An attempt to understand the world of current events, finance and the economy on a level that allows me to teach it. I'm a journalist. Oh and the occasional post about family, life and kids!
Is it election season in America? Oh yeah the countless political ads wouldn’t let me forget. With that come countless articles, advertisements, blogs, analyses and dinner-table arguments (aren’t those fun?). Those on the extreme-right have America believe President Obama is an evil and manipulative politician with dangerous disregard for the lives and futures of our children. This argument is a result of the $16 trillion debt the U.S. currently faces. (I’m not going into the arguments). Those on the extreme-left will have us believe the President saved America from a great depression through his vision of government action to stop the recession. There is no question that this time in the United States’ history there is more division and such a large gulf between opposing viewpoints than has been seen arguably since Vietnam. Tea-Party activists frequently blame everything economically wrong on President Obama. Left-wing activists do the exact opposite. The new idea of politics seems to be “compromise is weakness” or “Take no prisoners.” Simply put, this thought process is wrong. This is crippling to the American political system and absolutely catastrophic to economic progress. Extremism is bad for our country, regardless of partisanship.
One TV ad tells viewers that another Obama term will be catastrophic for the county and the world. Another ad tells viewers if Romney doesn’t get elected than we will face a fiscal cliff and financially burden our children and grandchildren. The news has frequently reported potential government shutdowns due to lack of political compromise or unwillingness by one party or the other to negotiate with the demands of the opposing party. The most debated issue right now in the news is the issue of the Affordable Care Act, dubbed “Obamacare” by some. Is President Obama really so bad that the Republicans need to simply repeal and destroy the ACA? I argue that the argument should not simply be one of repeal, but one of COMPROMISE!! (Did I just use that dirty word?). As a nation, the voters will make a decision in early November and if they choose Romney/Ryan, then they choose a different ideological direction for the country, which is what our democratic process is all about. This absolutely does not mean that it is in the best interest of the nation to gut every program that the President pushed for, regardless of whether or not one agrees with it.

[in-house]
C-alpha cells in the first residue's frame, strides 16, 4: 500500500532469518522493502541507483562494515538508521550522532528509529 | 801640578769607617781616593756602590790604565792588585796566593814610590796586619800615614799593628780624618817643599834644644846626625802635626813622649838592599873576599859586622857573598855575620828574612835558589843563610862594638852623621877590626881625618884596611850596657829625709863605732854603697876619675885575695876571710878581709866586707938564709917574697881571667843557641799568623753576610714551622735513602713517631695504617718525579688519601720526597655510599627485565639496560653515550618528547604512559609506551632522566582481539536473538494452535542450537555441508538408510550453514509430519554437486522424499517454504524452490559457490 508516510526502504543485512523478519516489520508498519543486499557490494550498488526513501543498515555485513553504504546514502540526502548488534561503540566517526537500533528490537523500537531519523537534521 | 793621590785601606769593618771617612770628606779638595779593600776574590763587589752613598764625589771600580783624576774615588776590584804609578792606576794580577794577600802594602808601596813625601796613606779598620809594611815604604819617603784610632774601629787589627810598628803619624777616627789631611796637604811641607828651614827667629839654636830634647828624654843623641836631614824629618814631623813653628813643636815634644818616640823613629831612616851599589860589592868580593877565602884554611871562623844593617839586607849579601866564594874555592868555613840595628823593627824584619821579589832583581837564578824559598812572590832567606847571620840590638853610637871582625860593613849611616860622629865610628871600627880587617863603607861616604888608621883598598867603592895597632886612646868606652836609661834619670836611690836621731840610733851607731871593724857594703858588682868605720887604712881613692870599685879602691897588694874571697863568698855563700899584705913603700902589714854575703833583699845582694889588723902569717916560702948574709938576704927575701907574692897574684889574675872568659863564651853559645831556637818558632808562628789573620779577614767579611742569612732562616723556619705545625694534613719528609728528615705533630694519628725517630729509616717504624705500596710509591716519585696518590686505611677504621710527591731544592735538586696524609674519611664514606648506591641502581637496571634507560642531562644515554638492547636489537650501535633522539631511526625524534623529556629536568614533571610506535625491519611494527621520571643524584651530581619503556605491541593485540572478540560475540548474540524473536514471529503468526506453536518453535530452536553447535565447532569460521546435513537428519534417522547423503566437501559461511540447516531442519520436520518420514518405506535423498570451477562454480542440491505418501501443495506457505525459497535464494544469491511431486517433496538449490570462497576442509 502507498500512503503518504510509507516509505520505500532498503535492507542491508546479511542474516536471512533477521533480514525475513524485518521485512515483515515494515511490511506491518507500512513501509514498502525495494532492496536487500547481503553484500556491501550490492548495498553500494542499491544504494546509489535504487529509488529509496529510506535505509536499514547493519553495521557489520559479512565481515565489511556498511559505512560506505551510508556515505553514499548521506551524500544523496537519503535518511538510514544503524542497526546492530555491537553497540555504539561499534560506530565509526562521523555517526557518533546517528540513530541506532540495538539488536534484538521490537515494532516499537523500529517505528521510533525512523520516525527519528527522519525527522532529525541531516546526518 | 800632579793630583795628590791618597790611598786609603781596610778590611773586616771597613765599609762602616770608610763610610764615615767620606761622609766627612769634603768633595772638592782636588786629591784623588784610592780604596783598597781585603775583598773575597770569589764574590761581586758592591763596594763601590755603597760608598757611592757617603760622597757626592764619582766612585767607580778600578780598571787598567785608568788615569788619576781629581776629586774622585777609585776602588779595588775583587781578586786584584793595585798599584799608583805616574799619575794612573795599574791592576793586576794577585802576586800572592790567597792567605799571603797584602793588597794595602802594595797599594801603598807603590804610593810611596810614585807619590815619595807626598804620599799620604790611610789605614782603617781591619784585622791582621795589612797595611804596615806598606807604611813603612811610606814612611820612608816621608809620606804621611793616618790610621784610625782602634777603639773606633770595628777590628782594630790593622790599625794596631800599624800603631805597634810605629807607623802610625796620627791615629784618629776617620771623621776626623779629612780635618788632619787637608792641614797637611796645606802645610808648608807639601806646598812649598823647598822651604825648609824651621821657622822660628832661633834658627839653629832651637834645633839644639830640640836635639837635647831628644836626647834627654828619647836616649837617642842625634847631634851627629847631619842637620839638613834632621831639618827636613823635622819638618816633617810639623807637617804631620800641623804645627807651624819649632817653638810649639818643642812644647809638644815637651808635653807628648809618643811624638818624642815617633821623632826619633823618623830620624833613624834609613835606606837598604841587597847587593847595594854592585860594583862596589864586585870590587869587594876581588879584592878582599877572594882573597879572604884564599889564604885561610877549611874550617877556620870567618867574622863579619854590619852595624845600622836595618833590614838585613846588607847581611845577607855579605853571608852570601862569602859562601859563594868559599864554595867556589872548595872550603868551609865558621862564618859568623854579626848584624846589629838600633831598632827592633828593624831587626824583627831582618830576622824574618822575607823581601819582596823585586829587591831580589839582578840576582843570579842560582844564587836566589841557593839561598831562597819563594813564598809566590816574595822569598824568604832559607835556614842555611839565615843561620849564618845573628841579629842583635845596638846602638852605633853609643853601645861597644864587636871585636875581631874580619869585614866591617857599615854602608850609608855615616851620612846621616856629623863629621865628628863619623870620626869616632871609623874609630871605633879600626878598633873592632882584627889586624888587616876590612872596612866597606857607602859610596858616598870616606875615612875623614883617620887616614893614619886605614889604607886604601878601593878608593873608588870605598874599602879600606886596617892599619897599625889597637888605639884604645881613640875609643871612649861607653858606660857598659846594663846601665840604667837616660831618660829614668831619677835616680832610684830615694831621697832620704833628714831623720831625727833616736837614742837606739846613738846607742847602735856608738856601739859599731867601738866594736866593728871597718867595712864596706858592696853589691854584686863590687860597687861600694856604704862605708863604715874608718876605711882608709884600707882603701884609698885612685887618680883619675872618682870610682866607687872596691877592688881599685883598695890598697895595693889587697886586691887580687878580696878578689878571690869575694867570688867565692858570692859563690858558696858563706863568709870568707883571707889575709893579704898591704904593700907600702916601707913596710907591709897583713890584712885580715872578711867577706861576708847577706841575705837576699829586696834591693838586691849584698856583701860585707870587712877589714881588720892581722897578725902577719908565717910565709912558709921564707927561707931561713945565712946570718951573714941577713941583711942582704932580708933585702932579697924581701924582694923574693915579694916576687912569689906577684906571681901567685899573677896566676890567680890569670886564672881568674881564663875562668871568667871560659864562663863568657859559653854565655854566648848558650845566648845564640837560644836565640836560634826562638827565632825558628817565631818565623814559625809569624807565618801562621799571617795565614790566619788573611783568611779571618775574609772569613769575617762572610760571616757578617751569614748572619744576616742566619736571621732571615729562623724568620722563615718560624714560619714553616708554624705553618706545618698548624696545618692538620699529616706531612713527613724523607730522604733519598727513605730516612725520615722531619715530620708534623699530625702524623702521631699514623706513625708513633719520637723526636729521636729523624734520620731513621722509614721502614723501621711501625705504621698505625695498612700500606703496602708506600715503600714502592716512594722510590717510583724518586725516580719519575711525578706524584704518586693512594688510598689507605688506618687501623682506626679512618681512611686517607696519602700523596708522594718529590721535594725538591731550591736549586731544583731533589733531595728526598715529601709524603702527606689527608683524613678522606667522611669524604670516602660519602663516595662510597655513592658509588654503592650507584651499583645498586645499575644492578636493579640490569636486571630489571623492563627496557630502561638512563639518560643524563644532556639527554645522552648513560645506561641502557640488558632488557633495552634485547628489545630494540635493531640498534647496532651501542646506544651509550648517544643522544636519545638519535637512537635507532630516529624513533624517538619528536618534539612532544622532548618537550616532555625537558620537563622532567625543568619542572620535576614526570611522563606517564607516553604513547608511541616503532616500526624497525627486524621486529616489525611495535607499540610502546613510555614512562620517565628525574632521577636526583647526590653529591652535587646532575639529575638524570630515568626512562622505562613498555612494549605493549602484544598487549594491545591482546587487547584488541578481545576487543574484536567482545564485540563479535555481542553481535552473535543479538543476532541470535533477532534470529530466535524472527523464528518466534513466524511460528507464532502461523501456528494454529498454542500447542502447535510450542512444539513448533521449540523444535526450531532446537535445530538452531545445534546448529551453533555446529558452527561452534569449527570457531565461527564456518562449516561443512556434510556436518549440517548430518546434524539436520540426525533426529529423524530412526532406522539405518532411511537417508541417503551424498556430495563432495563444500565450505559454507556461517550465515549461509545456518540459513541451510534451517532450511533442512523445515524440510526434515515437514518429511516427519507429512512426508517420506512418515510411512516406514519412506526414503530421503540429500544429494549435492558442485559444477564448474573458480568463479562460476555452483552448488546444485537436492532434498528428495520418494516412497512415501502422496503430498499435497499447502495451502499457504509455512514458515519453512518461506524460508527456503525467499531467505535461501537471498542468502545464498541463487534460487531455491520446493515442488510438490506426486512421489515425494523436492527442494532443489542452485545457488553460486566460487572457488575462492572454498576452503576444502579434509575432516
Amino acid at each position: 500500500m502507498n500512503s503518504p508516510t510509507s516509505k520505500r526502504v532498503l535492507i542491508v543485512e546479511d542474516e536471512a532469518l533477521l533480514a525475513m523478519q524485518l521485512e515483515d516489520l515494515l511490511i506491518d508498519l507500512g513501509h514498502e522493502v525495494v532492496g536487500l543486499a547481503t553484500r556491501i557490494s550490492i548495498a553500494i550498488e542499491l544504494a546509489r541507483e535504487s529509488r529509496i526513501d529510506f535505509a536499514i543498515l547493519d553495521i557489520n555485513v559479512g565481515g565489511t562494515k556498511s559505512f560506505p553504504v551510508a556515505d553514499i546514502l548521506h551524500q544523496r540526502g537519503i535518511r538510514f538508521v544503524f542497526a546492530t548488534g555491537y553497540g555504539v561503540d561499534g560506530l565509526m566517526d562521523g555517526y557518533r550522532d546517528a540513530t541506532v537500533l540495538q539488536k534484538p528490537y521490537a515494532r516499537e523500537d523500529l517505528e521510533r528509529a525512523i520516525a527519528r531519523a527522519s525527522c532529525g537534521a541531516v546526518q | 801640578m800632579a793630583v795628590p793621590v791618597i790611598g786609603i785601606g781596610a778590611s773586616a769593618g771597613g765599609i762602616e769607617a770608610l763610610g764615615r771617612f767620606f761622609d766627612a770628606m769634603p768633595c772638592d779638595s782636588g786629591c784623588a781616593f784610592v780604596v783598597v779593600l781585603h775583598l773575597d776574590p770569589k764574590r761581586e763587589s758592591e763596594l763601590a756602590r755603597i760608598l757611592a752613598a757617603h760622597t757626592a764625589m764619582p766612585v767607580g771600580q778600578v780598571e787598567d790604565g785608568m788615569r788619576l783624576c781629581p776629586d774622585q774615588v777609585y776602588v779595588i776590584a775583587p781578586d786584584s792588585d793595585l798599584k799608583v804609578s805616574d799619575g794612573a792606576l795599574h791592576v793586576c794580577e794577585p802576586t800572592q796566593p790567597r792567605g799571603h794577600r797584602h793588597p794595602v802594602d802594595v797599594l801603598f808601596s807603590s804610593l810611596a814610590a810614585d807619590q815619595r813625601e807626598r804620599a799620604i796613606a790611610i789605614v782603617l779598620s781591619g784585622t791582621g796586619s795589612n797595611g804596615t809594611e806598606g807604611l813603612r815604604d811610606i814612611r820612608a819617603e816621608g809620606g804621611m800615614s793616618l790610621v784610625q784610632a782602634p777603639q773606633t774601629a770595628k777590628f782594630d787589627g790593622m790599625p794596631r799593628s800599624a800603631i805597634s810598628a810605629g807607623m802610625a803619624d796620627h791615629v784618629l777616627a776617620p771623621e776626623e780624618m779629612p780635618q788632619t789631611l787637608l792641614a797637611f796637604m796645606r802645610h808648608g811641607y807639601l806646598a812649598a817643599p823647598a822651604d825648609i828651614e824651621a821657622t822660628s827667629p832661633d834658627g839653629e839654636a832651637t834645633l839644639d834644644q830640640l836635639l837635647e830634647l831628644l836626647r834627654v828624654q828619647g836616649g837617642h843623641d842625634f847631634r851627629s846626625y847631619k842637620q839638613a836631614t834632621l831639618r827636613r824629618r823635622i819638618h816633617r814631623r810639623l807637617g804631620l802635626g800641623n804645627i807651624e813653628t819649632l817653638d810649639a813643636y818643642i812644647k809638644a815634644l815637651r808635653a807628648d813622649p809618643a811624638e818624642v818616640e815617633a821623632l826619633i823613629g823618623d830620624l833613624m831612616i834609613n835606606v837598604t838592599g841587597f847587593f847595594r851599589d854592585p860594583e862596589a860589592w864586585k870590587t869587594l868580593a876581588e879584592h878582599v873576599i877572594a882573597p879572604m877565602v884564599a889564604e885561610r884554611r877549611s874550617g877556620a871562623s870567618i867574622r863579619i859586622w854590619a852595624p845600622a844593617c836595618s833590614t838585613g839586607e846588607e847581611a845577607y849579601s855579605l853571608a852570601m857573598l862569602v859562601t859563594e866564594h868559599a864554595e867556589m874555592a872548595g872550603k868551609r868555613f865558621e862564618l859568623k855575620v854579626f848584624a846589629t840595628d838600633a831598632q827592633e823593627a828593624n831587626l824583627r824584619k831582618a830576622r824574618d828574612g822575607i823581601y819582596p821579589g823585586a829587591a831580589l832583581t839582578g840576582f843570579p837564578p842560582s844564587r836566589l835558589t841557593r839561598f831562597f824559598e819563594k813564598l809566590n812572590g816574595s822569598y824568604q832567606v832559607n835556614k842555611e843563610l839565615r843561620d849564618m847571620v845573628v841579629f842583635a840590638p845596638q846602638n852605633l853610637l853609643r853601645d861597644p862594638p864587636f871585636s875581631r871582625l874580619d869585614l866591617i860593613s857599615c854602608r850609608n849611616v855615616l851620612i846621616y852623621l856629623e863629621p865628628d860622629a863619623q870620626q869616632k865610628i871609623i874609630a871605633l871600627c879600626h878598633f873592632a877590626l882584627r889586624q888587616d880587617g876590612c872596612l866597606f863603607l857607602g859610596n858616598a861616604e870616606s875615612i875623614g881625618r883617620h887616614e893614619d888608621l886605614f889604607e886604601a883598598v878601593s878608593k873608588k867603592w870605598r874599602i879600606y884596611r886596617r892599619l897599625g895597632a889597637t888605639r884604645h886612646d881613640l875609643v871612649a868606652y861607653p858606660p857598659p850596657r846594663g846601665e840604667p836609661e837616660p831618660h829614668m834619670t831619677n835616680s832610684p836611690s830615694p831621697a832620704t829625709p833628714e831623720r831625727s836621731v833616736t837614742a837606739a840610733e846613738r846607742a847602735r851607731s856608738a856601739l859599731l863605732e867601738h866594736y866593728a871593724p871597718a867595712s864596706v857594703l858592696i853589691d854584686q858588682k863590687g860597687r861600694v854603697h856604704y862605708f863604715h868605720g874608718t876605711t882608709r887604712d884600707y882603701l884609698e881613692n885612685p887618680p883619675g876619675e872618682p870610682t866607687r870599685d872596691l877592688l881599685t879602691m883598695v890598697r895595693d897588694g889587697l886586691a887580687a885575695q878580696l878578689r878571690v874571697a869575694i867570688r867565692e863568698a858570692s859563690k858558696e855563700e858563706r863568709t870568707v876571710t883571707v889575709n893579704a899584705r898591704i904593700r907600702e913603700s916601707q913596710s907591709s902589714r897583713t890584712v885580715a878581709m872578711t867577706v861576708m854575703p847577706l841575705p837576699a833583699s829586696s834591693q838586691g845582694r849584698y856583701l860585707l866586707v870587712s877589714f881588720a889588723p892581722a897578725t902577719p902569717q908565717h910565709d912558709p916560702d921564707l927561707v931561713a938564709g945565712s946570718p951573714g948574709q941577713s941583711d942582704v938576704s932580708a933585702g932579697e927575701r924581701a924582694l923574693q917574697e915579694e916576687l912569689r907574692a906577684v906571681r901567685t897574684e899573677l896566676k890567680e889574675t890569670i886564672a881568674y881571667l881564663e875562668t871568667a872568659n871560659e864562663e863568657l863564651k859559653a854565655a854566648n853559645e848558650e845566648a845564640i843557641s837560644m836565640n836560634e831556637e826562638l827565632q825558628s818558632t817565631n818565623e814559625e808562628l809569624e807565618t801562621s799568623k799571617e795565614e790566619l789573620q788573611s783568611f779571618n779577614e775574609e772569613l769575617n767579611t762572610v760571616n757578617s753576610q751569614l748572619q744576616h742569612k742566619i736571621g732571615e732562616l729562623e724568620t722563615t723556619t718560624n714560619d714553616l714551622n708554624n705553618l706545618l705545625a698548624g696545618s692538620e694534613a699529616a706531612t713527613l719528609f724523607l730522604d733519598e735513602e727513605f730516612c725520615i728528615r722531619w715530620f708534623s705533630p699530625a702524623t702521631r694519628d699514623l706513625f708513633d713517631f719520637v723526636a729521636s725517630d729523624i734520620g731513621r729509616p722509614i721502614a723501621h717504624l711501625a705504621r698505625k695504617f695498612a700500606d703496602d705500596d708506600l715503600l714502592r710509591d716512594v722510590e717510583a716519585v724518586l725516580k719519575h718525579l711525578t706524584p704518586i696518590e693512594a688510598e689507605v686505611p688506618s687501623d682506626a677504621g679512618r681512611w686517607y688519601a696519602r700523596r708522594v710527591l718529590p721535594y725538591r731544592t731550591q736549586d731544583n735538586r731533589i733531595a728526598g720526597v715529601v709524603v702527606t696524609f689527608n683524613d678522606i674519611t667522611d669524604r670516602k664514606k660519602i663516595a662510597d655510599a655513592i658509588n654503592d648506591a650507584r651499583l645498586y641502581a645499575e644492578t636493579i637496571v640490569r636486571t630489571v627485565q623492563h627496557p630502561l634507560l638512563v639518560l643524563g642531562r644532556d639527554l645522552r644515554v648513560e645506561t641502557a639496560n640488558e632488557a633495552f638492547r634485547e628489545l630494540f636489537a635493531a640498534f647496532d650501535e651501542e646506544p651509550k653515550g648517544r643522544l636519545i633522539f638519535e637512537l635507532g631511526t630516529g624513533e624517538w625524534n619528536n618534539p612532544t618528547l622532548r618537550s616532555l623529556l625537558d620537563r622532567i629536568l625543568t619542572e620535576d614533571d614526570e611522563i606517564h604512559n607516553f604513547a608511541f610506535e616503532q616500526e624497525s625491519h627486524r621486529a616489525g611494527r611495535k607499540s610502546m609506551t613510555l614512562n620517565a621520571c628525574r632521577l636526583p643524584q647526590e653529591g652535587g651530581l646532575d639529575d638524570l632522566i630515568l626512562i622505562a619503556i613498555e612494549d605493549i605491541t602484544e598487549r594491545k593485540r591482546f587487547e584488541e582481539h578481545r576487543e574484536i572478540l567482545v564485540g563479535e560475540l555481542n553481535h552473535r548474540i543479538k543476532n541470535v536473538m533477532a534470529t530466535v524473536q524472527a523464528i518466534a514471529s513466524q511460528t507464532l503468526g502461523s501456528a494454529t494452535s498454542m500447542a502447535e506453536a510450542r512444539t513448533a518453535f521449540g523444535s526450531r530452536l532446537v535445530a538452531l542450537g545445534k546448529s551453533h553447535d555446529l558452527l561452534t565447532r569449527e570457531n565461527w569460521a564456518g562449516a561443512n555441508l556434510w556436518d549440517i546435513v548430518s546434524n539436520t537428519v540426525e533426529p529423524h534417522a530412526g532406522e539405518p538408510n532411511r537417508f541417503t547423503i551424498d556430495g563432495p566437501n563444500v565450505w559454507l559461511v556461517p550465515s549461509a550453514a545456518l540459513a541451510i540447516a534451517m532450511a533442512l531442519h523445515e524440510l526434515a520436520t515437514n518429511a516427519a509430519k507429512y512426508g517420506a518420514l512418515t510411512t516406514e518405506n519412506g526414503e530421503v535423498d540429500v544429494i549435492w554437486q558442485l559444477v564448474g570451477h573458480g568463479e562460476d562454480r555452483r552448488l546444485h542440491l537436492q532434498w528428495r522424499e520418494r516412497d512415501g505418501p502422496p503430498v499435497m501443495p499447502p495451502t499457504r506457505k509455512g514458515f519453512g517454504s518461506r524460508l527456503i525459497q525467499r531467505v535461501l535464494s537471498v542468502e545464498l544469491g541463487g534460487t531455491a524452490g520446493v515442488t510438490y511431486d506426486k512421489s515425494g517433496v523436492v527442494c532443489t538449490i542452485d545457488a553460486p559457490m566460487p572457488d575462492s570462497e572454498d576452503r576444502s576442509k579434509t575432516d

This skewed idea of compromise is undoubtedly a result of dozens of factors. Without delving into them all and analyzing each, there is one that is important. This is the idea of compromise as weakness. For whatever reason, voters seem to have a mentality that compromise is bad. This causes an issue in the political system because the U.S. only has two main parties. Of course there will always be random third and fourth parties (Ron Paul, anyone?), there is still only two dominant parties. The challenge this poses is it encourages a politician to appeal to the broadest base possible so he or she doesn’t alienate voters. If a Democrat or Republican has voted for the ACA in the past or any other piece of legislation, their constituents have come to expect that level of support. If this politician decides to compromise on anything about the ACA (for example), often times voters will see that as not being true to his or her party. This creates animosity and can cost votes. Therefore, politicians are prone to not do anything that could lose them their next election….henceforth they won’t compromise.
The reality is this: Compromise is good. There is utterly nothing wrong with compromising to achieve a goal. That’s what make a good relationship work, so why do they not do it in Washington D.C.? Politicians are like bickering spouses that never really achieve anything, they just argue a lot. If a spouse wants to be in a happy relationship, it really isn’t a bad idea to say something like “sure honey, I know you like brown rugs in the bathroom. I think they’re ugly and want pink, but that’s fine. We’ll compromise on that. I get to pick the drapes for the bedroom though.” One spouse advances his or her agenda; the other spouse advances theirs at the same time, just in a different frame. This is very simple. Voters must stop punishing compromise and start embracing it. Maybe instead of “Obamacare” being described as an evil monster that will ruin the United States, it could be a genuinely beneficial form of medical coverage made up of multiple ideas from both parties. One side advances their agenda while the other advances theirs too. That’s the America we used to be. That’s the America we can be.
DISCLAIMER: I do not in any way endorse or denounce a specific party, piece of legislation or ideological perspective.